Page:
Water in the desert—always an awe-inspiring gem to find in the Southwest. Water is a subject I frequently photograph. And, of course, who doesn’t love standing beside a tall waterfall.
Rewind the clock… Remember a particular moment of inspiration? They often come at odd times. That spark of creativity. They come from goofing off, experimenting, exploring possibilities… and risking failure.
One night we were goofing off in camp with our headlamps. We made spooking faces with the light under our chin. Then, I shined my headlamp under a Nalgene water bottle that sat on the perforated metal picnic table. The bright light diffused through the liquid—suddenly the entire water bottle glowed like a giant lightbulb.
What if we shined a flashlight through a waterfall? I had to find out.
The opportunity came as I was guiding a backpack trip across the Grand Canyon rim to rim. On our journey down from the North Rim we would be in the neighborhood of a majestic waterfall—Ribbon Falls—one you can stand behind without getting wet.
My trip assistant, Nina Rehfeld, and I had each carried a high-powered flashlight in our backpacks. She had a large Mag-lite with an incandescent bulb to produce the amber tones. I packed a LED spotlight for the bluish tones. Each unit weighed about 2.5 pounds—certainly extra weight for a six-day backpack trip.
We hiked out to Ribbon Falls at the end of the day from camp, and took our positions. Nina climbed up behind the falls while I set up my tripod and framed the scene. As the natural light began to dim we started to play. She shined her warm-toned incandescent light, moving it up and down directly behind the falls.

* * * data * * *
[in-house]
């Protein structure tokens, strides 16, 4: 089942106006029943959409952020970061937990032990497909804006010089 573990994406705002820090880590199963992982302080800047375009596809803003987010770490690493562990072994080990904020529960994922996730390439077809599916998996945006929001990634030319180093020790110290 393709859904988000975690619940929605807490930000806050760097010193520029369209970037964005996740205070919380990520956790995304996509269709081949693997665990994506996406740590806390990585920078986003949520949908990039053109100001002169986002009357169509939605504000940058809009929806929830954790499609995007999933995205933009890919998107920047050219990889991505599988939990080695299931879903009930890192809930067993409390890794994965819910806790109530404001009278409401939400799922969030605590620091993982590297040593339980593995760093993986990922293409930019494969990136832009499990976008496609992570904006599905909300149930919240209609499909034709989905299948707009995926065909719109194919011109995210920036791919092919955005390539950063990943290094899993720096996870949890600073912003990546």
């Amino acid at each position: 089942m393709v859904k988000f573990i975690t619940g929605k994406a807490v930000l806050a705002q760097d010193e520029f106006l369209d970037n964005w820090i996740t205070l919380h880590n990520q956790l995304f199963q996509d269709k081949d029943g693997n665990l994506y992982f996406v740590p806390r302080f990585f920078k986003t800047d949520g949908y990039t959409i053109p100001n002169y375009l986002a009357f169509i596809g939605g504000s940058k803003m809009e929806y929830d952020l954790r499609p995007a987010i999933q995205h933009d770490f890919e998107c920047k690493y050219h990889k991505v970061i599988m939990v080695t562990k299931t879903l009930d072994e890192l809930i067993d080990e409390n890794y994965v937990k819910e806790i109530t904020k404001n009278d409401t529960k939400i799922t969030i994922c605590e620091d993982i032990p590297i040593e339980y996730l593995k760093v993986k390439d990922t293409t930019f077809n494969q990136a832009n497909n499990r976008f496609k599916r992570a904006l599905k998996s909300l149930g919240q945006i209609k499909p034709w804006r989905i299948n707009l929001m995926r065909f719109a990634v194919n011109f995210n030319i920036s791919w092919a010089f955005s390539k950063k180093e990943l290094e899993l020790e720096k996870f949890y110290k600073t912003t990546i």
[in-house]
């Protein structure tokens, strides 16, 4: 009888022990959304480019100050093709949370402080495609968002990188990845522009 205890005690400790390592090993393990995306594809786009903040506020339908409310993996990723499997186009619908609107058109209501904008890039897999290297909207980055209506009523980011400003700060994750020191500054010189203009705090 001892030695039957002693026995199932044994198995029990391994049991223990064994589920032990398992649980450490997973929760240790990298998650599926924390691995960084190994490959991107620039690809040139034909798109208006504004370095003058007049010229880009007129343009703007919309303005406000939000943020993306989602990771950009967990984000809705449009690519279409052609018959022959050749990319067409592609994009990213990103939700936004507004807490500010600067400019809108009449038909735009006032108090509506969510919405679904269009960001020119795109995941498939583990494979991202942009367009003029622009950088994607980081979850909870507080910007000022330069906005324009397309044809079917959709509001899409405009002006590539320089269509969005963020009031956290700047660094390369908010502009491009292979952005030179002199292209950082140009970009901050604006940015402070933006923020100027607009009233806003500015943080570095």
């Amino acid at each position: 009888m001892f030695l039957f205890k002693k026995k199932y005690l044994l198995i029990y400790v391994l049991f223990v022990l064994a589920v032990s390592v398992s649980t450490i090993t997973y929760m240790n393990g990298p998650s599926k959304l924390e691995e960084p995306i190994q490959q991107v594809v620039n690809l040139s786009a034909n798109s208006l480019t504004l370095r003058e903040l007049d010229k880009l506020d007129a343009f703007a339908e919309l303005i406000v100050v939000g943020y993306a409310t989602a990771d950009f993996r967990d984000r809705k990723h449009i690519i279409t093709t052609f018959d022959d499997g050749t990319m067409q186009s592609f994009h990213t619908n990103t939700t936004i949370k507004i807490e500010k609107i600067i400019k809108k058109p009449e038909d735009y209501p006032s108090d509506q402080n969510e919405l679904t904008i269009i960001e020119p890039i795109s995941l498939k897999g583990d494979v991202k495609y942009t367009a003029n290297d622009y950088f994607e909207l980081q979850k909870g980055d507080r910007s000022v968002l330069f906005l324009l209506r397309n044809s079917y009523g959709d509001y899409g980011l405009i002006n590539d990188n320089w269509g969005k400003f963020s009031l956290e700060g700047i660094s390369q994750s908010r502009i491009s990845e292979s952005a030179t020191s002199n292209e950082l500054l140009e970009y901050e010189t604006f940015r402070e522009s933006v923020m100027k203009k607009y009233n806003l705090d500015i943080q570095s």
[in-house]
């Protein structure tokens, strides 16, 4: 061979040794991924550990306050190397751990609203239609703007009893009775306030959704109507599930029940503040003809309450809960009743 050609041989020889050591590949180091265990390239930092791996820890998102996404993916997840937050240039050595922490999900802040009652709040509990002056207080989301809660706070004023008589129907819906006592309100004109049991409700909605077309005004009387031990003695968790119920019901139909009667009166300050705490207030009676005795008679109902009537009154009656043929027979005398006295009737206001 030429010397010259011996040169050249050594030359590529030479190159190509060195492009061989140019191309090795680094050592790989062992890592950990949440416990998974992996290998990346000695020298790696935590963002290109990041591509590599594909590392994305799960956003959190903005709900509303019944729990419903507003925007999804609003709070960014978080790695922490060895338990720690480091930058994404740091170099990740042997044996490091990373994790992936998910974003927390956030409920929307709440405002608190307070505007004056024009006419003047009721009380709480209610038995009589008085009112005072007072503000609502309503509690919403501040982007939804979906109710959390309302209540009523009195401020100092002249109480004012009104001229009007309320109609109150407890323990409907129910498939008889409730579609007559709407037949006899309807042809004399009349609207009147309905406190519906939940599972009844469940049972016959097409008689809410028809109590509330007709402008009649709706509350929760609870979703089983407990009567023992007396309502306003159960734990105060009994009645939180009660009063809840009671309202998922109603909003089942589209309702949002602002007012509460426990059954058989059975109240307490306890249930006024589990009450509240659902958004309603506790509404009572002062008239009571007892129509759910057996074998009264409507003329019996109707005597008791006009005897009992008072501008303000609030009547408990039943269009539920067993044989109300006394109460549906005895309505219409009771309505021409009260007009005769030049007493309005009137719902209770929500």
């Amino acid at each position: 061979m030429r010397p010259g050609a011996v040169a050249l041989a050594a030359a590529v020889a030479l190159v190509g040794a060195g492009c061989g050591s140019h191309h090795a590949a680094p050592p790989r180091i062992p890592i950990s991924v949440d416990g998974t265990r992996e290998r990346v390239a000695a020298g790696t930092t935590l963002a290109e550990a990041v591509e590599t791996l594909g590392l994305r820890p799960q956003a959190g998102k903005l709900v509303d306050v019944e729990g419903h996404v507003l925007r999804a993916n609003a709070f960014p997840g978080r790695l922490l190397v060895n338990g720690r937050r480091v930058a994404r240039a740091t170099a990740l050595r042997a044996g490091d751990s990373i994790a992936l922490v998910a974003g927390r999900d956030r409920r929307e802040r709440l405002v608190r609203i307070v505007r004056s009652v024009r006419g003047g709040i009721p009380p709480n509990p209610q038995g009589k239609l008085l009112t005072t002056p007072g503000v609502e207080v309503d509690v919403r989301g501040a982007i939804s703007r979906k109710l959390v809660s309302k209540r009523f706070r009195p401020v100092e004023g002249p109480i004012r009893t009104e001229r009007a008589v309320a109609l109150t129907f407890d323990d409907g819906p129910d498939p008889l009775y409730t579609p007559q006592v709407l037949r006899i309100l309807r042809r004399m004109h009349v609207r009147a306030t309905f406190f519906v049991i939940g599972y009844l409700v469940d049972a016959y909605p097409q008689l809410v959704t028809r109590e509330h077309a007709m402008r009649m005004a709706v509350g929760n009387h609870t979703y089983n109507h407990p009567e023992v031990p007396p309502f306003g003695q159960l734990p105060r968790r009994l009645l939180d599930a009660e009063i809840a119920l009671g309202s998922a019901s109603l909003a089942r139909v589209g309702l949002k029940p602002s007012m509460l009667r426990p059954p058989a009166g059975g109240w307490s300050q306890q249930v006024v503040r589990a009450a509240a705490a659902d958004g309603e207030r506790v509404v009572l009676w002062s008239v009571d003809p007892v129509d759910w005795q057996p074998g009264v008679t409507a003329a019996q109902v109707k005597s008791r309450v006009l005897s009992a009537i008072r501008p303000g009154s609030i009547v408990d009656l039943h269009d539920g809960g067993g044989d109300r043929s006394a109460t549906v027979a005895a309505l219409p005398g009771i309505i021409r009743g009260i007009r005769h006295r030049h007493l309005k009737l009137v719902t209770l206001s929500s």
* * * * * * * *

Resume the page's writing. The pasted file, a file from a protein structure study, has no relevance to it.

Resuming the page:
Eventually the test shots showed the perfect balance. The cavern wasn’t too light for our flashlights to visibly add the glow and the cavern wasn’t too dark to lose the “sense of place.” The camera exposure was five seconds and the falling water blurred nicely over this time span.
As I shined my LED flashlight onto the bright-green moss covering the travertine hump I explored the warm-cool contrast—right where the water landed. This created an exciting color vibrancy to the scene. We couldn’t wait to see if the risk of carrying two heavy flashlights would be worthwhile. We deemed the results successful for our quirky experiment. Goofing off really works!
Hike specs: Ribbon Falls trail branches off the North Kaibab Trail 7 miles below the North Rim. North Kaibab Trailhead (8,241 ft) to the Colorado River (2,400 feet ft) is 14-miles. We overnight camped at Cottonwood Campground. Allow the side hike to take about 20 minutes once you leave North Kaibab Trail.
Camera specs: Exposure time was 5 seconds Aperture at f5.6
Body: Canon 5D Mk III Lens: Canon EF 24-105mm f/4L IS II USM Tripod: Gitzo, Really Right Stuff ballhead
Incandescent light: Mag-lite, 4 D-Cell Battery, model # JS4DH06 LED light: Brinkmann Q-Beam, model #800-2801-S (620 lumen)
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